Sunday, November 29, 2009

SMS- Golden Almond Fruitcake



After what seems like a very long wait, it is finally my turn to host Sweet Melissa Sundays! For months now, I have flipped through the book trying to decide which recipe I wanted to choose, and like many others, I always seemed to come back to one recipe- the Golden Almond Fruitcake. Despite the fruitcake's reputation, it holds a very dear place in my heart. My grandmother used to make many fruitcakes every year at Christmas and would give them to all my aunts and uncles. My dad in particular loved it and savored every last slice. He used to slice it up, wrap each slice in plastic wrap, and freeze the slices. I think he could make two bundt cakes last until March! My grams died two years ago this spring and our world has been fruitcakeless ever since. We looked everywhere for her fruitcake recipe after she died, but could not find it. So you see, my purpose for picking this recipe is two fold. First, it is to honor my grandmother who is very near and dear to my heart. The second is so my dad can finally have his fruitcake again.

Despite a long ingredient list, the recipe is relatively simple and straightforward. To start I chose my fruits- apricots, cherries, and golden raisins which the recipe suggests and I had on hand. To soak them, I ended up going with the brandy. After searching high and low for almond flour with no success, I did have to make my own. I'm not sure my almonds were ground quite fine enough because I forgot about having to add a portion of the sugar to the almonds when processing in the food processor. I let my mini prep run for a minute or two and figured it wasn't going to get much better than what I was left with. Though I tried to adhere to the original recipe as much as possible, I did have to make one small change. In true Melissa Murphy fashion, the stars of the recipe are almonds and citrus zest. I only had one lemon left in my refrigerator and it was definitely not zest worthy, so I ended up omitting the zest.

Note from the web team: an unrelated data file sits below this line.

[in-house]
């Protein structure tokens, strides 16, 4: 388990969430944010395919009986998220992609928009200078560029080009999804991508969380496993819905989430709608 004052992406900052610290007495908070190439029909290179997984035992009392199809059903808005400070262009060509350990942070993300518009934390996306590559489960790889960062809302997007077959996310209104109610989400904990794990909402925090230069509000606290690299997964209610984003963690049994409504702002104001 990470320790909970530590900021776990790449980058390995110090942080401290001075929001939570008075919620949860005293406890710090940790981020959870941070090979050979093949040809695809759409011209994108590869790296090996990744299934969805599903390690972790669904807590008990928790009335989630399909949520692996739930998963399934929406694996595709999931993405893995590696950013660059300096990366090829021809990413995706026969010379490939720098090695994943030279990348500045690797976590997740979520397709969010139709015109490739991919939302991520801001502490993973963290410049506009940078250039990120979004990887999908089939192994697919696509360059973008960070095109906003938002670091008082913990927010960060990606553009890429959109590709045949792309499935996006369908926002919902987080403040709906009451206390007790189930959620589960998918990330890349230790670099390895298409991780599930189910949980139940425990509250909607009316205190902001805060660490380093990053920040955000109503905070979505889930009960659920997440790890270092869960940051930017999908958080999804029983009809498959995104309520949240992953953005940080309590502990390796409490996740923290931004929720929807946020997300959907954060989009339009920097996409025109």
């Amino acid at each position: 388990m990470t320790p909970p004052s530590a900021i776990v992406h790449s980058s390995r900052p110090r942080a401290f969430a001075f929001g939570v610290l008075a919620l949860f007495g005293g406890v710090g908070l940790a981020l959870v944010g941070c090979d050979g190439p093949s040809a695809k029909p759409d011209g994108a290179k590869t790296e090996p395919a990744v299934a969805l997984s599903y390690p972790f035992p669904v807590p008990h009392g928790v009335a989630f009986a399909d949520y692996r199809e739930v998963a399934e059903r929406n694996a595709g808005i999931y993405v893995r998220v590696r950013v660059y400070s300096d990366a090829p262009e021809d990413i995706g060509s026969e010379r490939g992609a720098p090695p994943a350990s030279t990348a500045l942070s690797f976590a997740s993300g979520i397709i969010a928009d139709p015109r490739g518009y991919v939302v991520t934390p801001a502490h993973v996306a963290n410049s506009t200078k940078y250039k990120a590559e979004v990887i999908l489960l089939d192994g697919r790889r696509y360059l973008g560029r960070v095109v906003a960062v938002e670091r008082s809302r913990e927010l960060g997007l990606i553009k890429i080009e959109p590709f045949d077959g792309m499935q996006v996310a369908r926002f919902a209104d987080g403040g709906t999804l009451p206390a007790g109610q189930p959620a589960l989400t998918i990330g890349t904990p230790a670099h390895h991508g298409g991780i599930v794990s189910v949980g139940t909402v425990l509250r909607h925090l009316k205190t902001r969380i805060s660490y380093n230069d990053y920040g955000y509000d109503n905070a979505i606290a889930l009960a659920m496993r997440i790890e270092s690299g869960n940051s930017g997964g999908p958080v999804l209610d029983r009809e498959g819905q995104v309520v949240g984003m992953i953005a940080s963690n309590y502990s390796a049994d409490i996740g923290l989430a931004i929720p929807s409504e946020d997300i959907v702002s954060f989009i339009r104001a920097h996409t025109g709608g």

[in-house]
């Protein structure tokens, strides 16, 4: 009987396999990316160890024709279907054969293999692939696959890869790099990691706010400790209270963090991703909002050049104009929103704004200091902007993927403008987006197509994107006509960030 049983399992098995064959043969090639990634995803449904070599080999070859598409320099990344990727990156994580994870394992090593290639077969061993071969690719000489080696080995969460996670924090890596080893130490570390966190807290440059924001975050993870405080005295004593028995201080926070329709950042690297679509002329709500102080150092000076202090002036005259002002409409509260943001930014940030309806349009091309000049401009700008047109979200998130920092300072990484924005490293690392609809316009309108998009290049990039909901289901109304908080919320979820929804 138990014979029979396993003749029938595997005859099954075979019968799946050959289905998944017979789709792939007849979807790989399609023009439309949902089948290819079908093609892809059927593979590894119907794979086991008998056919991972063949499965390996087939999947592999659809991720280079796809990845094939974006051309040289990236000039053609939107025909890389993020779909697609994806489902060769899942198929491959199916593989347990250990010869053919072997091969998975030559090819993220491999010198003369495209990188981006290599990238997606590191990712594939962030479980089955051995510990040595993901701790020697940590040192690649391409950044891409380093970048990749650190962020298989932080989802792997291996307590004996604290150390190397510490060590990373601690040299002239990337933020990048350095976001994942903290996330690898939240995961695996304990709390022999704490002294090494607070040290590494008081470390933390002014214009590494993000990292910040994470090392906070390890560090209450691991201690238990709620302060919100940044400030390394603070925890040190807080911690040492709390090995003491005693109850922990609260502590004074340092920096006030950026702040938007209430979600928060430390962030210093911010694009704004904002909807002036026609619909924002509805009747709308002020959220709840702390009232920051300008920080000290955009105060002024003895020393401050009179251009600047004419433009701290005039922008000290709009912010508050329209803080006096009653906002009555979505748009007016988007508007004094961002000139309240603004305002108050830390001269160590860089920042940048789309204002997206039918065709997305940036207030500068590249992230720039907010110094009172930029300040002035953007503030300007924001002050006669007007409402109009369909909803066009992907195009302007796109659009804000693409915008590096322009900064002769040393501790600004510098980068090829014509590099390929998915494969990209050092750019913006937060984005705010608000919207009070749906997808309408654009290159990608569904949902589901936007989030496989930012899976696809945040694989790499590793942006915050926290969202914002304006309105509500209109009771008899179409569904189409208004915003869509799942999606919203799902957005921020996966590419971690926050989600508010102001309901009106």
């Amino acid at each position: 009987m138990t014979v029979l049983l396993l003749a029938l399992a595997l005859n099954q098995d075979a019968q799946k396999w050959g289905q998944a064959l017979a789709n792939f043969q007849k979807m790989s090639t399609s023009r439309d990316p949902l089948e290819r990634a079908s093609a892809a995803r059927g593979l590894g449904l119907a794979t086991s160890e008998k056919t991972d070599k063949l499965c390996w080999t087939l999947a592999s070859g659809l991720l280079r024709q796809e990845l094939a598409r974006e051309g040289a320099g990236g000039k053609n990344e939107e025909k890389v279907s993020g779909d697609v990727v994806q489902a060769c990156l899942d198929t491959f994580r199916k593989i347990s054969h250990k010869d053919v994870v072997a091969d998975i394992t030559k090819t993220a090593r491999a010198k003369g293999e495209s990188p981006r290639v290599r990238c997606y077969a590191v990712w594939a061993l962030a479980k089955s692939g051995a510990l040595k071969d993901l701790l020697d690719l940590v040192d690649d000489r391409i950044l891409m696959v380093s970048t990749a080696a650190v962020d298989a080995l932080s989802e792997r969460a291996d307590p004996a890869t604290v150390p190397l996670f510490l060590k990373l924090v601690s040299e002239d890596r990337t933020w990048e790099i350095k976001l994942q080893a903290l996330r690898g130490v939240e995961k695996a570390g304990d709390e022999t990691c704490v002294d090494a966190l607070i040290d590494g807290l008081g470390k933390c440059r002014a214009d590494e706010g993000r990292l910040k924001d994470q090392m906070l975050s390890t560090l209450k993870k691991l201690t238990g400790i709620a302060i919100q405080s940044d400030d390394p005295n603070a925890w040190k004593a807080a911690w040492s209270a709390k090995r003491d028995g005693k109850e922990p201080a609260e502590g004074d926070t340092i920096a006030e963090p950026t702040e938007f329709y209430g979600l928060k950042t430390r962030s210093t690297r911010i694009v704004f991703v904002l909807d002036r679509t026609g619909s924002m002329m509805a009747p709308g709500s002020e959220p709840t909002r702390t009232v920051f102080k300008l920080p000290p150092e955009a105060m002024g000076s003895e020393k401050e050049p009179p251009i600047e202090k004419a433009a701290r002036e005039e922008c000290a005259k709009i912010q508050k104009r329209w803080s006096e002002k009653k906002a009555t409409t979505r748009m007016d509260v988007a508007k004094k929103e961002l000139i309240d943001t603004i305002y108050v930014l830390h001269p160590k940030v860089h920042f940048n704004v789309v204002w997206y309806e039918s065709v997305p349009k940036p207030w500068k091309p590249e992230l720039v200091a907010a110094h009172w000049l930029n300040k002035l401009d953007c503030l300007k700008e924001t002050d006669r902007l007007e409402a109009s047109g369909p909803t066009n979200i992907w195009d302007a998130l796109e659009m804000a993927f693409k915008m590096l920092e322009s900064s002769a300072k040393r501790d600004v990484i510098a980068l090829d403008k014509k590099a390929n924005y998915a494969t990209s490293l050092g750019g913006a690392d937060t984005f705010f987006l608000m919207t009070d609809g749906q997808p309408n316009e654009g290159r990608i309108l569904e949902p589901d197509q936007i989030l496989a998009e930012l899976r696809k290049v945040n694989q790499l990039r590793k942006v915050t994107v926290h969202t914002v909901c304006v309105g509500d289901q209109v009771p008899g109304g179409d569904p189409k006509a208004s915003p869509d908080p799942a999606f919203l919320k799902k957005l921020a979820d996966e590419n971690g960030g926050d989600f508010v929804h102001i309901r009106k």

Now I have never been very good at reading directions. I tend to read what I think are the important parts of each step and skip the rest of the wording. Case and point- making the almond flour (without the sugar). So when I came to the last step before baking, I saw fold in prepared fruit and nuts. Done. I mixed in my brandy scented fruit and chopped almonds and poured the batter into the prepared loaf pan. I had about ten more degrees before my oven was preheated so I set the loaf pan on the counter and started to clean up. As I was putting the pan in the oven, the phrase "omitting the marzipan would be a sin" popped into my head. I totally missed the marzipan! I quick pulled it out of the freezer and folded it in as best I could.

I must admit, this recipe is nothing like my grandmother's, but it smelled wonderful baking in the oven. It has a very strong almond flavor (with almond flour, almond extract, and marzipan) whose aroma warmed the entire house. The loaf baked pretty close to the entire time specified in the recipe, though I did reduce the temperature a little early because the edges started to brown around twenty minutes into the first baking cycle. I glazed the cake with orange juice because I ran out of brandy when I soaked the fruit. Though now I won't feel like I have to say no when my three year old asks me if she can try it!